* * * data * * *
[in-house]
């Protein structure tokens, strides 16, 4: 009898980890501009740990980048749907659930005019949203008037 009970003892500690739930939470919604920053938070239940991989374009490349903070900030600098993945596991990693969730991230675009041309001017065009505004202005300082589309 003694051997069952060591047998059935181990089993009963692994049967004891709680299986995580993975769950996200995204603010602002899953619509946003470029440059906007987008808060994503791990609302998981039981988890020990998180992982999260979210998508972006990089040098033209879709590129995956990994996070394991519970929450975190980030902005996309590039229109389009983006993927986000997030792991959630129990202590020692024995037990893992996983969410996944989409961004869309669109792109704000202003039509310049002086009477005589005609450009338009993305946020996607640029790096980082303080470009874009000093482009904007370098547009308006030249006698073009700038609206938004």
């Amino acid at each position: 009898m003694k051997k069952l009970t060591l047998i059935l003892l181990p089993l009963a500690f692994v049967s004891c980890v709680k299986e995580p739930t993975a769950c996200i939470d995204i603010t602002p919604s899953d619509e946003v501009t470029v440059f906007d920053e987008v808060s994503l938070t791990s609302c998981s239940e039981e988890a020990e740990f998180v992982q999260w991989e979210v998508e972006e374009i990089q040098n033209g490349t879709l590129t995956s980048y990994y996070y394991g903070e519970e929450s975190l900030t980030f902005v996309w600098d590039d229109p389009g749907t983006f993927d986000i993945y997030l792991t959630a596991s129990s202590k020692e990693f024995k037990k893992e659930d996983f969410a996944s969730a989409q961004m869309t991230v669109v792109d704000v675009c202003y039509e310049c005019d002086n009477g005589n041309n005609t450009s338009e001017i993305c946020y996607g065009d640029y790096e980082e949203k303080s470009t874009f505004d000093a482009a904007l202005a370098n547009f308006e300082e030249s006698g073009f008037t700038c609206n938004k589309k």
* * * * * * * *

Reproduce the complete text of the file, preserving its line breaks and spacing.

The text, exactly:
[in-house]
């Protein structure tokens, strides 16, 4: 009898980890501009740990980048749907659930005019949203008037 009970003892500690739930939470919604920053938070239940991989374009490349903070900030600098993945596991990693969730991230675009041309001017065009505004202005300082589309 003694051997069952060591047998059935181990089993009963692994049967004891709680299986995580993975769950996200995204603010602002899953619509946003470029440059906007987008808060994503791990609302998981039981988890020990998180992982999260979210998508972006990089040098033209879709590129995956990994996070394991519970929450975190980030902005996309590039229109389009983006993927986000997030792991959630129990202590020692024995037990893992996983969410996944989409961004869309669109792109704000202003039509310049002086009477005589005609450009338009993305946020996607640029790096980082303080470009874009000093482009904007370098547009308006030249006698073009700038609206938004």
């Amino acid at each position: 009898m003694k051997k069952l009970t060591l047998i059935l003892l181990p089993l009963a500690f692994v049967s004891c980890v709680k299986e995580p739930t993975a769950c996200i939470d995204i603010t602002p919604s899953d619509e946003v501009t470029v440059f906007d920053e987008v808060s994503l938070t791990s609302c998981s239940e039981e988890a020990e740990f998180v992982q999260w991989e979210v998508e972006e374009i990089q040098n033209g490349t879709l590129t995956s980048y990994y996070y394991g903070e519970e929450s975190l900030t980030f902005v996309w600098d590039d229109p389009g749907t983006f993927d986000i993945y997030l792991t959630a596991s129990s202590k020692e990693f024995k037990k893992e659930d996983f969410a996944s969730a989409q961004m869309t991230v669109v792109d704000v675009c202003y039509e310049c005019d002086n009477g005589n041309n005609t450009s338009e001017i993305c946020y996607g065009d640029y790096e980082e949203k303080s470009t874009f505004d000093a482009a904007l202005a370098n547009f308006e300082e030249s006698g073009f008037t700038c609206n938004k589309k």